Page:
- HR continues to be a challenging job that attracts problem solvers and, in the case of the parks folks, those who are a bit more adventurous as evidenced by their participation in my live SHRA podcast.
- Technology is always changing and having a guide to help move you along the path is really helpful.
- Face to face networking is the best.
- The national parks offer amazing things to do in your time off.
- Cool Works Shack tours are free, but inspire enthusiasm.
- Elk roam free and the snow flies in Gardiner during the month of October.
- The physiology of bears is incredible. Hat tip: Yellowstone Association.
- Your recruiting message better match the reality of your work environment.
- Recruiting = Finding the right people at the right time for the right job.
- The questions on employment applications are there for a reason. Answer them!
- Coaching employees doesn't have to take a long time. Think 2-minute challenge and focus on what you have observed.
- If you need a great trainer, contact Dina at FUNdamental Training Solutions.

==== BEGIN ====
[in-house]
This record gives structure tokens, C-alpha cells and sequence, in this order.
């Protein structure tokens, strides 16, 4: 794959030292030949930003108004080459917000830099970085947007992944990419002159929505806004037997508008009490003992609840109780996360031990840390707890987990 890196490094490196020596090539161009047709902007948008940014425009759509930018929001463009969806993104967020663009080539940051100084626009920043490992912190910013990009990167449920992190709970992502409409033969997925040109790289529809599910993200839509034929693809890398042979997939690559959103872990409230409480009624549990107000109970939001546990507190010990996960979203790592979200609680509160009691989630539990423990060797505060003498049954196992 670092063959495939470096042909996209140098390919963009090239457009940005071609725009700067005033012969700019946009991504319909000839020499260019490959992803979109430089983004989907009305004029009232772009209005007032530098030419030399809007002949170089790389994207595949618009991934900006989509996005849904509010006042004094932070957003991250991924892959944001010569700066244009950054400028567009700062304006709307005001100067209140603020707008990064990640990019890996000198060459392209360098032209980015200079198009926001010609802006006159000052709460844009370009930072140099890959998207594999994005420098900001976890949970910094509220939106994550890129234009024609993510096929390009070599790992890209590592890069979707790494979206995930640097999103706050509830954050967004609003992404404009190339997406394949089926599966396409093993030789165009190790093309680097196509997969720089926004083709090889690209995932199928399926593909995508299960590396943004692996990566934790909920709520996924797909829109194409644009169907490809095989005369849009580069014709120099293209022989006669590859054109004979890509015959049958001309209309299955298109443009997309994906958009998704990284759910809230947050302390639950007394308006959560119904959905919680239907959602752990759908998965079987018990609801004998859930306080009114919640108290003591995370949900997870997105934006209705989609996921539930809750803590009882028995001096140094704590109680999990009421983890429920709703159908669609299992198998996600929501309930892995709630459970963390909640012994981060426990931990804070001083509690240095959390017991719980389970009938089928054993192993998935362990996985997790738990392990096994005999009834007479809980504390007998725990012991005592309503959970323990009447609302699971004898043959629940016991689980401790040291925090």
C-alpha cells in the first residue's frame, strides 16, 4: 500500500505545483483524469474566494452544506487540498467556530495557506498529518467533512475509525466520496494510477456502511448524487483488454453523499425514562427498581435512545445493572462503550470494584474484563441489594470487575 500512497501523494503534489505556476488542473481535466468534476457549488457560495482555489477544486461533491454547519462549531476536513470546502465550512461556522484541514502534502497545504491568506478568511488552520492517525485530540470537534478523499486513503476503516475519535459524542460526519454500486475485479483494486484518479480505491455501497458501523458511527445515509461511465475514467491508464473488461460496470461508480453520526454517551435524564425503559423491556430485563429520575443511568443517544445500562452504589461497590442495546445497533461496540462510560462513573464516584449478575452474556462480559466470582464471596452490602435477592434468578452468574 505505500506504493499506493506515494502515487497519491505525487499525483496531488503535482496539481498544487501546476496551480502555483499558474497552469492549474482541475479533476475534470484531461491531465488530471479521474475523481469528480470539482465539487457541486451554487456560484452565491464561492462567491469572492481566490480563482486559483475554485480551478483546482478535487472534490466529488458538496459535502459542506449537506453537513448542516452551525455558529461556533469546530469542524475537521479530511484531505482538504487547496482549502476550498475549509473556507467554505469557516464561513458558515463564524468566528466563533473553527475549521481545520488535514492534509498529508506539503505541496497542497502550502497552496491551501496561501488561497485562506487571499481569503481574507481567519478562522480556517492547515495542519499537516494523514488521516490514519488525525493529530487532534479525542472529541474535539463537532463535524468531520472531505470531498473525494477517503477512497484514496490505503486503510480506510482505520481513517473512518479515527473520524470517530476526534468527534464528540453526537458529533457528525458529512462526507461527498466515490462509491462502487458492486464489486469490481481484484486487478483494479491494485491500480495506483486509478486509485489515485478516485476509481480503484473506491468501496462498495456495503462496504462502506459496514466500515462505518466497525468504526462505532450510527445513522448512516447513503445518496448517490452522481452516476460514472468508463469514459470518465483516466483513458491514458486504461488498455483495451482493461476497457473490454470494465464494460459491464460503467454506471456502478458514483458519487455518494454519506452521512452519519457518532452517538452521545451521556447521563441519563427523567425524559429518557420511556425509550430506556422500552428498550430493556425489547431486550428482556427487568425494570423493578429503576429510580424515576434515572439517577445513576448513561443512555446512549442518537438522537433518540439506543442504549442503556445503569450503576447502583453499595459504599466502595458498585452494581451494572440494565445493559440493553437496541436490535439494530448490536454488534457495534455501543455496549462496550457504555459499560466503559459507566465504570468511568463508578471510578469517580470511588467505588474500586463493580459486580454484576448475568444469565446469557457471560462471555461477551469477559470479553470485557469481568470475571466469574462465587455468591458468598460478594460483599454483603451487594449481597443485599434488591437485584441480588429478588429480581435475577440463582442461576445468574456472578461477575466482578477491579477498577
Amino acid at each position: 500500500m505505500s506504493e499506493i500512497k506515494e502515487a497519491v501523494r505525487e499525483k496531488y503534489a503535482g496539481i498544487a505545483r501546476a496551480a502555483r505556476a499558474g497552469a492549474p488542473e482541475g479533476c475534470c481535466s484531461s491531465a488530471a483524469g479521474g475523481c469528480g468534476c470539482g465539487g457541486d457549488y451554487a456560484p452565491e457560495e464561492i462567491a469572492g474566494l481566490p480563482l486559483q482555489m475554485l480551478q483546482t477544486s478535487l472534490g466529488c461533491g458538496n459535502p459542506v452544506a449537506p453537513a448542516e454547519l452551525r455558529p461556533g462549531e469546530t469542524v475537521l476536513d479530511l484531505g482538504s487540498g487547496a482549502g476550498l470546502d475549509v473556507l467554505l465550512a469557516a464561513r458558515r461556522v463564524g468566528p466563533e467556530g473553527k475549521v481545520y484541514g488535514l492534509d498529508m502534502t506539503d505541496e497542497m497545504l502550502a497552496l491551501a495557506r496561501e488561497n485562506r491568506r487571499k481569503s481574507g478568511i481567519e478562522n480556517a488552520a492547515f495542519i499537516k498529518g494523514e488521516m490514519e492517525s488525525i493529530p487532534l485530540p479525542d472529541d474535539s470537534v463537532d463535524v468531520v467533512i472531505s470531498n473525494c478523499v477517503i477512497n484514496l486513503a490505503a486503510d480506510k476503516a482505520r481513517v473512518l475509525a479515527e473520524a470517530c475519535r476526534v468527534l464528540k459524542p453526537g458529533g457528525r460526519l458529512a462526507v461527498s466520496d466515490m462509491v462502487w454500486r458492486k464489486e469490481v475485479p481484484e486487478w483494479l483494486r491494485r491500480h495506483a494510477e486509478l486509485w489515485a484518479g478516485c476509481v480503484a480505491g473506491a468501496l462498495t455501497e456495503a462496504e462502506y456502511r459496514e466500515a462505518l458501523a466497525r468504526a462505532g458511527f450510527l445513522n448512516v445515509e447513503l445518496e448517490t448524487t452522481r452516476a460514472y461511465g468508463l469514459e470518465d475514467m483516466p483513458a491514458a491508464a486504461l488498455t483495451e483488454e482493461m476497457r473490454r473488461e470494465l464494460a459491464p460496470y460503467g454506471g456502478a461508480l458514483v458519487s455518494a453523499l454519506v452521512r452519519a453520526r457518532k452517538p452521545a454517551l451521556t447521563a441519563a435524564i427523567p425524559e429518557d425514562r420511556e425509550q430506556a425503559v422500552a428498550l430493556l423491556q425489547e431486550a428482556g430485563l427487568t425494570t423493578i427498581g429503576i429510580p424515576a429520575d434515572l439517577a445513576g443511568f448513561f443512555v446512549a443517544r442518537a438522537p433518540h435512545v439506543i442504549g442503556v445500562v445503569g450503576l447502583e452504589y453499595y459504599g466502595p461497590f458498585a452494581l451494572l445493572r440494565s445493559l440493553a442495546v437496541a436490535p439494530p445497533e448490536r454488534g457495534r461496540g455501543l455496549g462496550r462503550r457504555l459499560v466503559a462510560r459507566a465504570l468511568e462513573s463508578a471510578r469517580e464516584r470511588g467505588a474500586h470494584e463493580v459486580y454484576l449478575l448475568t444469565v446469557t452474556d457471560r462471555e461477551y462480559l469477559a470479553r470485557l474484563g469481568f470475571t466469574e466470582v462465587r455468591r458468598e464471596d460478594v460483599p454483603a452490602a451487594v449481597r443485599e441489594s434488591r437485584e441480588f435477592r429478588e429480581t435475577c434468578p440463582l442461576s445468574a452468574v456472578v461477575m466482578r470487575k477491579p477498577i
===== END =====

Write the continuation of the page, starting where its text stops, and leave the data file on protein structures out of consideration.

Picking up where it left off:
- Need guidance on "Independent Contractors?" Google or Bing "87-41"
- NEVA, the New Employee Verification Act, was introduced in 2008 and its goal is to prevent unauthorized employment. More thoughts about NEVA on the Department of Homeland Security journal.
- When dealing with employees, performance is always on the table.
- HR managers in the national parks get to use hatchets and magic wands. Making memories and changing lives.
- International agencies have also been affected by the recession. Their biggest challenge is meeting the needs of the ever changing requests of their employer clients.
Wednesday, November 11, 2009
by Kari Quaas
The 21st annual SHRA conference has come and gone. Yellowstone National Park will never be the same. This was my 6th successive conference and like I said to the group, it is my favorite conference of the year. No offense to the other conferences, but SHRA has a intimate, unique vibe and I love seeing my HR buddies from the national parks. I always leave SHRA with either ideas and inspiration for my personal life or my business life. In short, SHRA = Value. My takeaways:
Monday, November 02, 2009
Bruce Buschel, writing for the New York Times, puts together a must-have list of dos and don'ts for servers. A few were unfortunately cringe inducing as I recognized my personal faux pas from my years of serving. Here's a link to his first 50. I'll keep an eye out for part 2.